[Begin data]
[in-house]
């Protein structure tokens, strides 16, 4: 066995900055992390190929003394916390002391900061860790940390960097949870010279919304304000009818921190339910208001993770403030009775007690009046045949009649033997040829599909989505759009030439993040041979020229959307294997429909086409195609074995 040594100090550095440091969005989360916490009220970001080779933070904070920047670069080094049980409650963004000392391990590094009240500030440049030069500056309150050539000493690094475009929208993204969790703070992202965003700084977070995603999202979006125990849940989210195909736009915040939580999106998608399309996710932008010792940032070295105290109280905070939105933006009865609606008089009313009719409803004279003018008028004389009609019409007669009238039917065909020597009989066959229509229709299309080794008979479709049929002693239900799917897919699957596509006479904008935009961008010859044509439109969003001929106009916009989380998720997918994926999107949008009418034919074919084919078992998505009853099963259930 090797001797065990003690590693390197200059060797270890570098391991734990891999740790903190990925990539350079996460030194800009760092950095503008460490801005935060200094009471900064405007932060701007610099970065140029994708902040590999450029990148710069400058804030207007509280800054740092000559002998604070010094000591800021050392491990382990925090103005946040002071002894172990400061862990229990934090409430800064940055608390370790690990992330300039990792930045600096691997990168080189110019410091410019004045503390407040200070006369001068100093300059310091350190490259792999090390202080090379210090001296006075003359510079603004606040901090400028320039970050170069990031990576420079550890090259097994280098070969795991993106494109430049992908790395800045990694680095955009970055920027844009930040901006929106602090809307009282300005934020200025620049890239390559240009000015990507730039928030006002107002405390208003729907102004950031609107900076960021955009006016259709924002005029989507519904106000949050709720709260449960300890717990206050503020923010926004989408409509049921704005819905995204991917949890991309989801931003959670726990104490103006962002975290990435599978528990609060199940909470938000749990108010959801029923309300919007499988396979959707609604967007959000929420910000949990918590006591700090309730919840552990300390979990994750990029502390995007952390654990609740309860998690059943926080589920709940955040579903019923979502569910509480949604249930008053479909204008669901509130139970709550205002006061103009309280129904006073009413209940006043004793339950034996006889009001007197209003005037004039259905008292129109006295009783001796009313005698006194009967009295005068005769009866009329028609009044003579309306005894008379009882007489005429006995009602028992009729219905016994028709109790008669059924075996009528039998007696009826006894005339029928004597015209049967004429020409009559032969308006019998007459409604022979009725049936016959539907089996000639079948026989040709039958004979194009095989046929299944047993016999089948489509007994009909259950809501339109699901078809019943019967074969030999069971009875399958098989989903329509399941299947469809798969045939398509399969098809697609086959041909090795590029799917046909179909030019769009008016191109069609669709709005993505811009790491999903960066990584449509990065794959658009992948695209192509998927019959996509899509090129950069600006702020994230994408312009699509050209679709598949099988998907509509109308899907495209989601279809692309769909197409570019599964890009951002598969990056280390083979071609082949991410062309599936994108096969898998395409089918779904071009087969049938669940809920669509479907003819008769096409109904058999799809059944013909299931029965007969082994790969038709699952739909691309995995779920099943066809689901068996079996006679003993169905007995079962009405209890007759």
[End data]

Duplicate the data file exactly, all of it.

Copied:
[in-house]
């Protein structure tokens, strides 16, 4: 066995900055992390190929003394916390002391900061860790940390960097949870010279919304304000009818921190339910208001993770403030009775007690009046045949009649033997040829599909989505759009030439993040041979020229959307294997429909086409195609074995 040594100090550095440091969005989360916490009220970001080779933070904070920047670069080094049980409650963004000392391990590094009240500030440049030069500056309150050539000493690094475009929208993204969790703070992202965003700084977070995603999202979006125990849940989210195909736009915040939580999106998608399309996710932008010792940032070295105290109280905070939105933006009865609606008089009313009719409803004279003018008028004389009609019409007669009238039917065909020597009989066959229509229709299309080794008979479709049929002693239900799917897919699957596509006479904008935009961008010859044509439109969003001929106009916009989380998720997918994926999107949008009418034919074919084919078992998505009853099963259930 090797001797065990003690590693390197200059060797270890570098391991734990891999740790903190990925990539350079996460030194800009760092950095503008460490801005935060200094009471900064405007932060701007610099970065140029994708902040590999450029990148710069400058804030207007509280800054740092000559002998604070010094000591800021050392491990382990925090103005946040002071002894172990400061862990229990934090409430800064940055608390370790690990992330300039990792930045600096691997990168080189110019410091410019004045503390407040200070006369001068100093300059310091350190490259792999090390202080090379210090001296006075003359510079603004606040901090400028320039970050170069990031990576420079550890090259097994280098070969795991993106494109430049992908790395800045990694680095955009970055920027844009930040901006929106602090809307009282300005934020200025620049890239390559240009000015990507730039928030006002107002405390208003729907102004950031609107900076960021955009006016259709924002005029989507519904106000949050709720709260449960300890717990206050503020923010926004989408409509049921704005819905995204991917949890991309989801931003959670726990104490103006962002975290990435599978528990609060199940909470938000749990108010959801029923309300919007499988396979959707609604967007959000929420910000949990918590006591700090309730919840552990300390979990994750990029502390995007952390654990609740309860998690059943926080589920709940955040579903019923979502569910509480949604249930008053479909204008669901509130139970709550205002006061103009309280129904006073009413209940006043004793339950034996006889009001007197209003005037004039259905008292129109006295009783001796009313005698006194009967009295005068005769009866009329028609009044003579309306005894008379009882007489005429006995009602028992009729219905016994028709109790008669059924075996009528039998007696009826006894005339029928004597015209049967004429020409009559032969308006019998007459409604022979009725049936016959539907089996000639079948026989040709039958004979194009095989046929299944047993016999089948489509007994009909259950809501339109699901078809019943019967074969030999069971009875399958098989989903329509399941299947469809798969045939398509399969098809697609086959041909090795590029799917046909179909030019769009008016191109069609669709709005993505811009790491999903960066990584449509990065794959658009992948695209192509998927019959996509899509090129950069600006702020994230994408312009699509050209679709598949099988998907509509109308899907495209989601279809692309769909197409570019599964890009951002598969990056280390083979071609082949991410062309599936994108096969898998395409089918779904071009087969049938669940809920669509479907003819008769096409109904058999799809059944013909299931029965007969082994790969038709699952739909691309995995779920099943066809689901068996079996006679003993169905007995079962009405209890007759």